Friday 11 January 2013

Amsterdam here I come!

Taking part in the The War on Britain's Roads documentary was an interesting experience. I've described elsewhere that it could have been better, and how it could have been better. However, what's done is done, and it's time to move on. That began when I received an apology from one of my YouTube haters, who then went on to write an excellent guest blog for me. It demonstrated that all was not doom and gloom.

The good news doesn't end there though.

I can exclusively reveal as an indirect consequence of taking part in the documentary, I have now been invited on a short trip to Amsterdam. (Insert huge cheesy grin here!). Not only that, but that trip will involve sitting on a bike, riding around that fair city and investigating the cycling infrastructure.

I'll open the floor to questions....

You, yes you with the red top on....

No, I will not be wearing lycra.

The lady at the, not the lady wearing the sombrero, the lady next to you who is trying not to get hit with the sombrero....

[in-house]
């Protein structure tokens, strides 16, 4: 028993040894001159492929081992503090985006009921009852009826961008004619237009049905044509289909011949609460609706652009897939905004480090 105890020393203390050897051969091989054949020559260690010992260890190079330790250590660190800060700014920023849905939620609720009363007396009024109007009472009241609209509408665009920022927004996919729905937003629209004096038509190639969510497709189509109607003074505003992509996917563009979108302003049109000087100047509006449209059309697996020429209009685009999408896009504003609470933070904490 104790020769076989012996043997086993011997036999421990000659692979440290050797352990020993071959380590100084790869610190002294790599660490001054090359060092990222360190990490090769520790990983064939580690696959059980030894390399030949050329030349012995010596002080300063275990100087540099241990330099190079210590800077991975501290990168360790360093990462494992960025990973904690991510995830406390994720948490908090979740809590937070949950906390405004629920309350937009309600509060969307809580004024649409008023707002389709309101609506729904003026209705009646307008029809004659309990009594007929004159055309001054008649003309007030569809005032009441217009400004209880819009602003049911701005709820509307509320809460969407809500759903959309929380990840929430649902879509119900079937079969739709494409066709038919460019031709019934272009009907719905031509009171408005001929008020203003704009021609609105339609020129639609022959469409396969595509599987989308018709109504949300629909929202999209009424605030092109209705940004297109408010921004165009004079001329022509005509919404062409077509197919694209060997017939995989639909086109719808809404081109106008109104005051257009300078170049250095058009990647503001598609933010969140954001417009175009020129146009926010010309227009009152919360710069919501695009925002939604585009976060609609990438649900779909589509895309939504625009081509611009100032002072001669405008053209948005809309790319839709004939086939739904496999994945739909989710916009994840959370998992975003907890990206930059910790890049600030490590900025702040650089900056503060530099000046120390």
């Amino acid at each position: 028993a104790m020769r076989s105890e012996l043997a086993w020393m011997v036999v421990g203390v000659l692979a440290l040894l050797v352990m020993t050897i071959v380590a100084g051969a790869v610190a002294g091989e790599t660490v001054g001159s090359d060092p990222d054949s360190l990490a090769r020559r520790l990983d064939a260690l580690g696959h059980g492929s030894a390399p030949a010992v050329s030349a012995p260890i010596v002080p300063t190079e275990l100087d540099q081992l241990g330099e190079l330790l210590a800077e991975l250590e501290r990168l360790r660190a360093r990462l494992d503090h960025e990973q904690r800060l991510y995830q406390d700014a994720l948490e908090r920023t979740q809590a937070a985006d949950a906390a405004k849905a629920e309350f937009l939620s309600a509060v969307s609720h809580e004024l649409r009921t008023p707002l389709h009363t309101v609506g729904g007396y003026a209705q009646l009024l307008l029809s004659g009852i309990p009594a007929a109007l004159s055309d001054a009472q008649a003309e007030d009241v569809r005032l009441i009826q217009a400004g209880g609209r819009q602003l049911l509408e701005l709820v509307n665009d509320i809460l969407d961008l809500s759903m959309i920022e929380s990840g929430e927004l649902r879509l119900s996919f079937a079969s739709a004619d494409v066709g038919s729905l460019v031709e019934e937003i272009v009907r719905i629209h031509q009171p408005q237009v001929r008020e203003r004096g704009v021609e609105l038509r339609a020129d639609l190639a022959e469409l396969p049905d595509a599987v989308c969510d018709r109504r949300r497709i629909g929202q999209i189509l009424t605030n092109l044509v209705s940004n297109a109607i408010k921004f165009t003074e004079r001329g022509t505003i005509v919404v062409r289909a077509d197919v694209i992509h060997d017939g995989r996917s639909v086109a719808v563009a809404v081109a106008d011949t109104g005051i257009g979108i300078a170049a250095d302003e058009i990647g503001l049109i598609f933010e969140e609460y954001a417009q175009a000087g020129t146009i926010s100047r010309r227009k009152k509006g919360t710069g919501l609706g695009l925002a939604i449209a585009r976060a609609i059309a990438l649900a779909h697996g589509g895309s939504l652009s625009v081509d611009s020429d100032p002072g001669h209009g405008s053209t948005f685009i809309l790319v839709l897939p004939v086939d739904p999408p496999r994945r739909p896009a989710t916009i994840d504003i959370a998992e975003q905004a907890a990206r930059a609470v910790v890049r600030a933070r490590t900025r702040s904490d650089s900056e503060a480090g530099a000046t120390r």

Yes I will be wearing my helmet and have my helmet camera on.

Sorry, what was your follow up question....

Yes. You are absolutely right, I will look completely out of place wearing a helmet with a helmet camera on in Amsterdam.

Me, riding to work... if I lived in Amsterdam....and I grew my hair long.

One final question please.... What's that? Who has invited me to Amsterdam?

Ah, there is an interesting answer to that question. It's the BBC.

Don't panic! It's not the BBC, at least not the BBC who commissioned the War on Britain's Roads. As far as I am aware Leopard films aren't involved. It is the good people of BBC Scotland whom I have every faith in....

Oh, and if anyone is concerned about the BBC misusing lots of tax payer money......the plane taking me there will be bright orange.....


  1. I was in the Netherlands last summer. It was a pure delight to see so many people of all ages on bikes, wearing normal clothes and no helmet. The driving standards, especially on the motorways is no better than in Britain. But I was so impressed with the Dutch cycle lanes that I'm learning Dutch with the intention of moving there, hopefully soon.

  2. Good stuff. Unfortunately, Amsterdam isn't the most revealing place to visit to learn about Dutch infrastructure. By Dutch standards, cycling infrastructure there isn't really the best. Also, since the historic city centre is anyway not that accessible to cars, it can give the false impression that Dutch cycling infrastructure isn't that much about segragation, whereas that is rather the exception.

    I'm sure David Hembrow might be more than happy to assist you guys in your expedition -- have you given any thought about this?